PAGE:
MusicWeb International One of the most grown-up review sites around 2024
60,000 reviews
... and still writing ...

Search MusicWeb Here Acte Prealable Polish CDs

Presto Music CD retailer
Founder: Len Mullenger                                    Editor in Chief:John Quinn             



Cantilena records

Claude BOLLING (b. 1930)
Suite for Flute and Jazz Piano Trio (1973) [35:26]
Suite No.2 for Flute and Jazz Piano (1987) [51:11]
Laurel Zucker (flute, alto flute, bass flute); Joe Gilman (piano); Jeff Neighbor (bass); David Rokeach (percussion)
rec. Skywalker Sound, San Rafael, California, no date given.
CANTILENA 66025-2 [35:26 + 51:11]
Error processing SSI file

Bolling sees his suites, which make use of musical methods from both classical and jazz traditions, not as examples of fusion but of dialogue between musical idioms. The 1973 Suite was the first of a whole series of such works and was composed for performance by Jean Pierre Rampal – later ones have been written for, amongst others Yo-Yo Ma, Pinchas Zukerman and Maurice André. The original recording of the 1973 suite had a considerable commercial success – though if one listens to it now, and listens to it in the light of recordings such as this by Laurel Zucker and, to a lesser extent, the Naxos recording by the Roselli Quartet, Rampal’s playing of jazz seems rather bookish, as it were, something he has learnt from records rather than a language he speaks at all naturally. Bolling’s own playing, on the other hand, is exemplary in all respects.

Bolling is, of course, a considerable jazz pianist. He made some marvellous duet recordings with the trumpeter Roy Eldridge at the very beginning of the 1950s and a few years later featured on important recordings with Lionel Hampton. Recordings under his own name, as a solo pianist and the head of a trio, include – amongst many others - an excellent tribute to Duke Ellington (Claude Bolling Plays Duke Ellington, 1959). His writing for the piano in these suites is that of a man utterly at home in many different jazz styles; alongside, and in interplay with, his comfortable jazz phrasing and rhythm is an informed awareness of important aspects of the language of classical, particularly baroque, music. Joe Gilman is a fine pianist, who sounds totally at ease in Bolling’s music and who is admirably supported by Neighbor and Rokeach. Both have extensive experience as jazz men and as freelance musicians working in the studios of California ... and in Neighbor’s case with the San Francisco Symphony and San Francisco Ballet and Opera orchestras.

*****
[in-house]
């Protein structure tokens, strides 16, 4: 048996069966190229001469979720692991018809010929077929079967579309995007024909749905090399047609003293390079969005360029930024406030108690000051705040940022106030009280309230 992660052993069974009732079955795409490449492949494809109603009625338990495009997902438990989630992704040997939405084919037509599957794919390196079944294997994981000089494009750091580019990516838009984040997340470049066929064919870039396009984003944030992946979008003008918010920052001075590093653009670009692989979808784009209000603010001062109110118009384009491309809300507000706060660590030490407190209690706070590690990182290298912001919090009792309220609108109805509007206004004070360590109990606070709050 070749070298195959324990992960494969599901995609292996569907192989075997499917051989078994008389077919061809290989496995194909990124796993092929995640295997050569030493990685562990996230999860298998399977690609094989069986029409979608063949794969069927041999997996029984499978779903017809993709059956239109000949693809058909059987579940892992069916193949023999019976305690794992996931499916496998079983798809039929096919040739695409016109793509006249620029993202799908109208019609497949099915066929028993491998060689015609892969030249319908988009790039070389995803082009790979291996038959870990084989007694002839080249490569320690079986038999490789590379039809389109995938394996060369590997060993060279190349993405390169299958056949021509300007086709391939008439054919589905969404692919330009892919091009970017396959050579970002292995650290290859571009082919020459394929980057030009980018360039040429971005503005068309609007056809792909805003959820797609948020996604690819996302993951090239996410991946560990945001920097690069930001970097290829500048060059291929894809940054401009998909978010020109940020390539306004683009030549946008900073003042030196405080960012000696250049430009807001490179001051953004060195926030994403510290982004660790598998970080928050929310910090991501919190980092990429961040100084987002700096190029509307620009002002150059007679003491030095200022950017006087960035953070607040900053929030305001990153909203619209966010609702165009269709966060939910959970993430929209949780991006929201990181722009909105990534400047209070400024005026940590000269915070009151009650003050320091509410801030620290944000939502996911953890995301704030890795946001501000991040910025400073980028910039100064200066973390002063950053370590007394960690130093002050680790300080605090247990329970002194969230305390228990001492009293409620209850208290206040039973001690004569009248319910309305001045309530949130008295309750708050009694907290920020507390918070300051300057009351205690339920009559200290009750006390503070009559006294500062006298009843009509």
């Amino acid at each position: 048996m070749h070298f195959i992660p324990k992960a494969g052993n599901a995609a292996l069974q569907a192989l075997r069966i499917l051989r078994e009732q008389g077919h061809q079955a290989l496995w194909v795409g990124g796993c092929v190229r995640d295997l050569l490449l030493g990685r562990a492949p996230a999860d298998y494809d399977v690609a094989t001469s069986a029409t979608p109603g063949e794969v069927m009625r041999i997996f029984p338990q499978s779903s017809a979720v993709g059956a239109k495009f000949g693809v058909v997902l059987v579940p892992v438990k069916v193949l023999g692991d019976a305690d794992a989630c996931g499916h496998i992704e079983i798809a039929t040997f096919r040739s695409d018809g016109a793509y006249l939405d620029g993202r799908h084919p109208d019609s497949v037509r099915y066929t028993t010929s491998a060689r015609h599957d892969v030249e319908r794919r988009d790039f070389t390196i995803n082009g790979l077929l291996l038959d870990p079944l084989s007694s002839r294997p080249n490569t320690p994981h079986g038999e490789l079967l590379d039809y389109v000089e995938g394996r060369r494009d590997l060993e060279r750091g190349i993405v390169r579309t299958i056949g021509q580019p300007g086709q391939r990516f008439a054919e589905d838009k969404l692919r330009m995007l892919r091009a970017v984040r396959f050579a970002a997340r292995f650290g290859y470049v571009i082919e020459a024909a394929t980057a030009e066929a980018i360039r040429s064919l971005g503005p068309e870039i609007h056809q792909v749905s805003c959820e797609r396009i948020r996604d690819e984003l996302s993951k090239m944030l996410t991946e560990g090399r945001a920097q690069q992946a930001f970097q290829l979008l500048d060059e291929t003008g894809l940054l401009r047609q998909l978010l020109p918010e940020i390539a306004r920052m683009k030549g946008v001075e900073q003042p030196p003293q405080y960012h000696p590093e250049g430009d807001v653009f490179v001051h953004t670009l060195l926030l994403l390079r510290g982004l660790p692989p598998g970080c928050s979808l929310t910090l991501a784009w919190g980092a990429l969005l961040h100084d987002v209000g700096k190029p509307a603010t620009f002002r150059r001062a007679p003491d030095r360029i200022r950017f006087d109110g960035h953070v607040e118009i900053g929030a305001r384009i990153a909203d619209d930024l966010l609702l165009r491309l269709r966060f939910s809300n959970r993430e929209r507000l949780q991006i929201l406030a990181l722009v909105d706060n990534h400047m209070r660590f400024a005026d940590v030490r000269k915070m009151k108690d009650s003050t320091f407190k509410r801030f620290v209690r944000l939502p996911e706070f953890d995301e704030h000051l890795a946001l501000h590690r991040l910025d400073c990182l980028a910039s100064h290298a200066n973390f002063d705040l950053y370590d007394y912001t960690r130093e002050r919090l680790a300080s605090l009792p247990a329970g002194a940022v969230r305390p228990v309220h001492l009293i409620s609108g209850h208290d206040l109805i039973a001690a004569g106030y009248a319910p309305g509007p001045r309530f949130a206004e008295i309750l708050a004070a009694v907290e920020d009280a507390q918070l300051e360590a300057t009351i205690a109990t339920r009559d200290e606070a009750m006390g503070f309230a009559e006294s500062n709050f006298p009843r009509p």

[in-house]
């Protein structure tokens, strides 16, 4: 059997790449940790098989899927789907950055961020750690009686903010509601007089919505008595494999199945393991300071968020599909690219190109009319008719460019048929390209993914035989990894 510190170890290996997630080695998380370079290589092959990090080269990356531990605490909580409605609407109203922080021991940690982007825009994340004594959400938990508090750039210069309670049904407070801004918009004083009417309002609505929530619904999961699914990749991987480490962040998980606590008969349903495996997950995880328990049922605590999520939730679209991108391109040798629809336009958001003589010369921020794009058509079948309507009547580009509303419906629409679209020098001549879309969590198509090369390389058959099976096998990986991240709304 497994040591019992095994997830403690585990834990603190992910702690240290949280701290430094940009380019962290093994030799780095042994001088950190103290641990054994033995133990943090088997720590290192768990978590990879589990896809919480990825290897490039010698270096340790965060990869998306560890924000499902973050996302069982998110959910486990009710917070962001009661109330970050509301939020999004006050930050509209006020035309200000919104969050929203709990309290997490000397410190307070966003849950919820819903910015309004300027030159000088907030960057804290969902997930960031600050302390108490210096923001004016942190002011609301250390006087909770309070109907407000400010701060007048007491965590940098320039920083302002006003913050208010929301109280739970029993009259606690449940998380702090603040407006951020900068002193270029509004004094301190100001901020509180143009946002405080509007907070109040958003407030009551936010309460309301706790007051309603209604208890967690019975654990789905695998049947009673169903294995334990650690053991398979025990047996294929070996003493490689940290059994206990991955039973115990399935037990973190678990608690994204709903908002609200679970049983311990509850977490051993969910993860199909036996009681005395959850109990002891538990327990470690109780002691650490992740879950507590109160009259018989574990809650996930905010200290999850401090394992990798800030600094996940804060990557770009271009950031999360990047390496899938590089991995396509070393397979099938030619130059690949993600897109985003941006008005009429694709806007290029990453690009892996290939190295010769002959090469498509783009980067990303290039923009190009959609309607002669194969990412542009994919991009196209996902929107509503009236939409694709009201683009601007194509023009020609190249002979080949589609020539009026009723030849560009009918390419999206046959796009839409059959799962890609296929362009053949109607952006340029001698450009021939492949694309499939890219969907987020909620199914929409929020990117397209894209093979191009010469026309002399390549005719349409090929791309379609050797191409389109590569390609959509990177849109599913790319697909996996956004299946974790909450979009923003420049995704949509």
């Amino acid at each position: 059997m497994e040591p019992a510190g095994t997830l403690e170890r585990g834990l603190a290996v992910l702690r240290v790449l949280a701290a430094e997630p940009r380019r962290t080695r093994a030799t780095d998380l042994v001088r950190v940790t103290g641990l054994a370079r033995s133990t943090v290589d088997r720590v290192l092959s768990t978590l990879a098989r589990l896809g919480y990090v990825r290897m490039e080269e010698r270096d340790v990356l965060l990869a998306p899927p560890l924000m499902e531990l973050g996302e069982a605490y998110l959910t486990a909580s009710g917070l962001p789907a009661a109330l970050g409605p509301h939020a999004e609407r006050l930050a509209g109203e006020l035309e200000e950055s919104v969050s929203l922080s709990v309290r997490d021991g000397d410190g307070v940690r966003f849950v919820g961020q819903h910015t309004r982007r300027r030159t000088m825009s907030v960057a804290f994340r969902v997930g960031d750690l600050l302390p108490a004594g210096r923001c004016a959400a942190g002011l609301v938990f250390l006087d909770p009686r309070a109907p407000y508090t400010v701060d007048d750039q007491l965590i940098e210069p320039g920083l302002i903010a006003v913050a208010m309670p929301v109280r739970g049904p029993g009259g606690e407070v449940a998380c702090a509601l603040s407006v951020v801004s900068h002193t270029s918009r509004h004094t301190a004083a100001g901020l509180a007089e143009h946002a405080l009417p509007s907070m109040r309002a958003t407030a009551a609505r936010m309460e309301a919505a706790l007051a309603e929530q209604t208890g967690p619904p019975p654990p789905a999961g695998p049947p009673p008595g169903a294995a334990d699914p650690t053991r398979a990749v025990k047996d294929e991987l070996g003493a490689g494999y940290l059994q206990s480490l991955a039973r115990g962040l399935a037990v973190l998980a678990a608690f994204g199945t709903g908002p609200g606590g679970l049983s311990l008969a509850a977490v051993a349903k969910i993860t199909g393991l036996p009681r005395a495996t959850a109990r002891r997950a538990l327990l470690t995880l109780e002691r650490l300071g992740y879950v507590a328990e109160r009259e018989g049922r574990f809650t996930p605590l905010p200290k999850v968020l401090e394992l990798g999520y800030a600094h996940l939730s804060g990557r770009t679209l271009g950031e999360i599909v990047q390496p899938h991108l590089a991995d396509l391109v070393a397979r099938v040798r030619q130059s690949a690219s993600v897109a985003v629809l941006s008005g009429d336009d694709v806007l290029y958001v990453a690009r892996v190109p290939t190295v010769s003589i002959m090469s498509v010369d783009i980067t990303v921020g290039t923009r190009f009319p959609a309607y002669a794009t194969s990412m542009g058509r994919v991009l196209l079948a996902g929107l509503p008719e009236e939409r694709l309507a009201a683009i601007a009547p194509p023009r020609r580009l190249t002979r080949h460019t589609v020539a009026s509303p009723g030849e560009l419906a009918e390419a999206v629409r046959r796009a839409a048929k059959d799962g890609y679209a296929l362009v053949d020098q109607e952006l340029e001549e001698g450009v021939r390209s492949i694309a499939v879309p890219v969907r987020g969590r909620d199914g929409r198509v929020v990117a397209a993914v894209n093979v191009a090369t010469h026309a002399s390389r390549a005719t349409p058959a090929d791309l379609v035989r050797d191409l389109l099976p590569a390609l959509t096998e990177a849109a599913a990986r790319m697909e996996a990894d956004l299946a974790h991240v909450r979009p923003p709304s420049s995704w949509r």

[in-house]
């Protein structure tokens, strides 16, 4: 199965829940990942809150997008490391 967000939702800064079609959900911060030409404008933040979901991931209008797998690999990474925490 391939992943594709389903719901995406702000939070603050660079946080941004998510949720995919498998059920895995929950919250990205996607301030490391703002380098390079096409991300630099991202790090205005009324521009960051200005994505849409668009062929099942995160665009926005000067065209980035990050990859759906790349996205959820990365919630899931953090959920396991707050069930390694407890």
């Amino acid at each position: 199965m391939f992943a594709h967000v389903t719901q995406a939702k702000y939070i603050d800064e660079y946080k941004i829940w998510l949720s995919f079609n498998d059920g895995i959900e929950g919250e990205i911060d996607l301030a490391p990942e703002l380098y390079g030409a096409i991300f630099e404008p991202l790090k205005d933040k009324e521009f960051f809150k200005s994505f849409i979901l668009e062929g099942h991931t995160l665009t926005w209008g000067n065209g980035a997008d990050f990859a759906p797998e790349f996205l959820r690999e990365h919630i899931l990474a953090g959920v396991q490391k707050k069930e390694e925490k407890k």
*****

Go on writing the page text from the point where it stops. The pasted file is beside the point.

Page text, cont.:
Laurel Zucker is altogether more convincing than Rampal. Only an insensitive, unlistening musician – and Zucker is most categorically neither of those things – could be based in California without developing an ear for the language of jazz. Zucker’s expressive playing, as for example in her bending of notes as appropriate, carries absolute conviction. Where it is fitting she can also produce a ‘classical’ tone every bit as burnished as Rampal’s.

The piano writing seems to me at least as important as that for flute in these suites and it is good that the balance of this Cantilena recording resists the temptation to give Zucker excessive prominence.

These four musicians really work together as a group and the results are highly enjoyable. Bolling’s music is happy and witty, melodically fluent and consistently charming – all qualities that Zucker and her colleagues communicate directly and unaffectedly.

In the first suite ‘Sentimentale’ is played with informal grace and in ‘Fugace’ the pastiche of Bachian fugue is handled with a precision which isn’t merely pedantic. In the opening ‘Baroque and Blue’ the switches between rhythmic patterns are presented with elegant conviction. Like any good jazz musician, Bolling doesn’t forget the great standards – ‘Sweet Georgia Brown’ underlies the last movement, ‘Veloce’. In the second suite, ‘Amoureuse’ is a beautiful ballad which reminds one of how much good film music Bolling has written; ‘Vagabonde’ is a fugue which surely nods to Jacques Loussier as well as to his original; ‘Jazzy’ is a furiously fast test of technique and musicianship – Zucker and her colleagues pass the test with flying colours. I have picked out only a few movements which are at present in the forefront of my mind; many of the other movements (the first suite is in seven parts, the second in eight) are just as attractive.

Though this isn’t music which digs very deep emotionally speaking, it is chamber music of a distinctive, intelligent subtlety, full of twists and turns; it reveals more, indeed, with every hearing.

Laurel Zucker strikes me as the well-nigh ideal performer for this music and in Joe Gilman and his trio she has found absolutely perfect partners. They give the best performance I have yet heard of Bolling’s two Suites. Strongly recommended.

Glyn Pursglove

see also review by Patrick Gary



Return to Index

Error processing SSI file